I posted this in a thread, and then decided I liked it so much, I'm adding it to my blog!
Original post: http://www.drugs-forum.com/forum/showpost.php?p=776364&postcount=91
I'm utterly sick of people claiming psychedelics show you the meaning of life, or unveils some great mysteries of the universe, but I've always had a little trouble getting my point across to others. I've been trying to understand epistemology lately, and it provoked me to write this...hope it helps my cause.
What psychedelics do for my pet dog is connect ideas together that normally wouldn't have so readily been associated with one another. It's like this powerful tool for supercharging abductive reasoning, and through this reasoning my dog can form unique hypotheses that normally wouldn't have been thought of. This, then, allows him to soberly evaluate his hypothesis, make predictions, and if warranted, have me try to confirm it, to the best of my ability, through empirical experimentation and observation. His ideas aren't always correct, but they aren't always wrong either. My dog says that many times they can even bring things to his attention that, in retrospect, should have been obvious.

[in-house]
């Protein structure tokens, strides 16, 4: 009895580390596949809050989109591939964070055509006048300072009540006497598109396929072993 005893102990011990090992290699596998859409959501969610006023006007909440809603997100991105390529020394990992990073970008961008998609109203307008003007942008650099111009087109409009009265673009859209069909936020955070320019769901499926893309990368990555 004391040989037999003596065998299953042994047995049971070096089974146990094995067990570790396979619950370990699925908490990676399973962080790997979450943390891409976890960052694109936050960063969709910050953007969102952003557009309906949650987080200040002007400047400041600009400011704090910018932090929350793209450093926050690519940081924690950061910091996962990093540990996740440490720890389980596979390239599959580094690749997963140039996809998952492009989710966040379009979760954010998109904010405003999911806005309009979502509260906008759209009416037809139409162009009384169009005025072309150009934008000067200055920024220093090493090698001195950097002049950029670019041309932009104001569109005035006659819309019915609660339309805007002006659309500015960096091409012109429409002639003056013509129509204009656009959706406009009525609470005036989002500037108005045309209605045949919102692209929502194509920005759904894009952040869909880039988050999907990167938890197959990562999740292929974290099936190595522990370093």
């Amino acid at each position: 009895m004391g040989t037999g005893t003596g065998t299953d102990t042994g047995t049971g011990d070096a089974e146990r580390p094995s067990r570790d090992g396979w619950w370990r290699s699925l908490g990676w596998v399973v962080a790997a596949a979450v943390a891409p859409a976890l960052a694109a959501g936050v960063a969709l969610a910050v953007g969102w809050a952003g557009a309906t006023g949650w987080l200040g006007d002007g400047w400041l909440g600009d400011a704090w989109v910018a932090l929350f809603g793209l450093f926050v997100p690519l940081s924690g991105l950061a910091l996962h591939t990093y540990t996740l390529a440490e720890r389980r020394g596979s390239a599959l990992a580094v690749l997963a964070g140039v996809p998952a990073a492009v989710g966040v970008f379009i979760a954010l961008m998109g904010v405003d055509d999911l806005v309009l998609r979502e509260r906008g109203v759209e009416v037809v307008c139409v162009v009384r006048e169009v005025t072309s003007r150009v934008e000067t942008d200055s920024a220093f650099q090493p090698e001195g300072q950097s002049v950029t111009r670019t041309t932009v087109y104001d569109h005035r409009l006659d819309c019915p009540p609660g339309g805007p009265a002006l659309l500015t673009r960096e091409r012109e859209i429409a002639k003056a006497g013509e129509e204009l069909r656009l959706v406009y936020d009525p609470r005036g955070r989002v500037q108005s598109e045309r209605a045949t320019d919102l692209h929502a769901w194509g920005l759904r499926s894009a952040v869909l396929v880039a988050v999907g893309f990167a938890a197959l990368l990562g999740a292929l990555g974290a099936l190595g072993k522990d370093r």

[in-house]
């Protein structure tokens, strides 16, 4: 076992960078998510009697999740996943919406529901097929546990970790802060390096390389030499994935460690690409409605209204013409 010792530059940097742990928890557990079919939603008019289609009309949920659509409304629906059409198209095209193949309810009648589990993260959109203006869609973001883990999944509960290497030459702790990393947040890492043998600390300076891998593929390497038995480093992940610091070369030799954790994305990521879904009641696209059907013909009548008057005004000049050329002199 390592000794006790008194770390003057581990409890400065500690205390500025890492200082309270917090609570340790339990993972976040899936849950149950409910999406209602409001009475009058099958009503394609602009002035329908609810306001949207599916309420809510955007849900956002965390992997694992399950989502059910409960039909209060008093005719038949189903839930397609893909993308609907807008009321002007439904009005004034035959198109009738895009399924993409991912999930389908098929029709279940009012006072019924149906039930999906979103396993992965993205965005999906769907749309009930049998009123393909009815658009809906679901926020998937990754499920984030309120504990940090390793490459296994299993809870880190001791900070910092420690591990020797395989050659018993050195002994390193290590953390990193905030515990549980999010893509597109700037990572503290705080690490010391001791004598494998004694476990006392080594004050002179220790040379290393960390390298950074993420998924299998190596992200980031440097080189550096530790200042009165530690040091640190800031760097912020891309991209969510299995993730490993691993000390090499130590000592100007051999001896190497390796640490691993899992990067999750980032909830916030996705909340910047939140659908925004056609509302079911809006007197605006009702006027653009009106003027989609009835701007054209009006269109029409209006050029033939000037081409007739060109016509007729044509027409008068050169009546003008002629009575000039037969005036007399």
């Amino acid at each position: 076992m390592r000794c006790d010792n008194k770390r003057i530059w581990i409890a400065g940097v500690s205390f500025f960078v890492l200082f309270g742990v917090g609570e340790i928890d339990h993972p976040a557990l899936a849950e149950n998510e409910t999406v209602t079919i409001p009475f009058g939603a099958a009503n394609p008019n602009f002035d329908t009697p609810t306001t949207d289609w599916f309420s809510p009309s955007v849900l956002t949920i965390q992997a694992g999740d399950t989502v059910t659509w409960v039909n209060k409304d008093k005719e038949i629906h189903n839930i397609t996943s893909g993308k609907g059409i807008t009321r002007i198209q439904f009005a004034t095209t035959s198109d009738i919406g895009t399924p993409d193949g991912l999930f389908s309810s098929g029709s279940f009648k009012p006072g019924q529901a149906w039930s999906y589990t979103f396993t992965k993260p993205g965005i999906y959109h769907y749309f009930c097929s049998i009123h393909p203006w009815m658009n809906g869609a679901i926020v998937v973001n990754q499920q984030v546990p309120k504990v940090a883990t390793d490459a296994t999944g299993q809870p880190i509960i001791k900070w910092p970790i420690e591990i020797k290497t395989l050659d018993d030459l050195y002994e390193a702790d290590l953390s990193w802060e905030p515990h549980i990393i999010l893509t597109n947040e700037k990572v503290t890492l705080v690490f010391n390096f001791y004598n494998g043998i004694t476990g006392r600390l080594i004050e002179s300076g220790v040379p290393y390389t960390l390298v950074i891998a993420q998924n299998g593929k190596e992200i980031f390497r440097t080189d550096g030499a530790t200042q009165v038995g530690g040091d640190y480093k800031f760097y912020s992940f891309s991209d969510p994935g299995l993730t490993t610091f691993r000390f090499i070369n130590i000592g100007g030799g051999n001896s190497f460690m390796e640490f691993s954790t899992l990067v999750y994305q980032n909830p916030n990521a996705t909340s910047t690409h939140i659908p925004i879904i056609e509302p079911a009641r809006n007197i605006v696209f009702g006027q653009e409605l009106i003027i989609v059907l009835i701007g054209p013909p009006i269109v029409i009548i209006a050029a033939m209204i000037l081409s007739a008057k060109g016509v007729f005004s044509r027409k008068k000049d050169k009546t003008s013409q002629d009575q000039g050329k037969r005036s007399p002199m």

Psychedelics allow one to view the world in unique perspectives, but those perspectives still belong to the ontology of the mind, and as such are subject to human error. The same epistemic methods of analysis need to be applied to determine the relevancy of one's "revelations." If someone believes whatever they are told by the psychedelic experience, based on the premise that it's revealing some great truth to them, they'd be able to rationalize their way into believing just about anything...I guess what I'm trying to say is that despite how profound the ideas that pop into one's head might feel, that person would still need to apply proper epistemic methods of justification and objective analysis to reasonably assert those ideas as baring any level of truth.
It's also important to hold a level of skepticism towards one's epiphanies, in order to avoid twisting the objective facts to suite currently held beliefs, as opposed to twisting one's beliefs to fit the facts. Beware of logical fallacy...it makes fools of us all.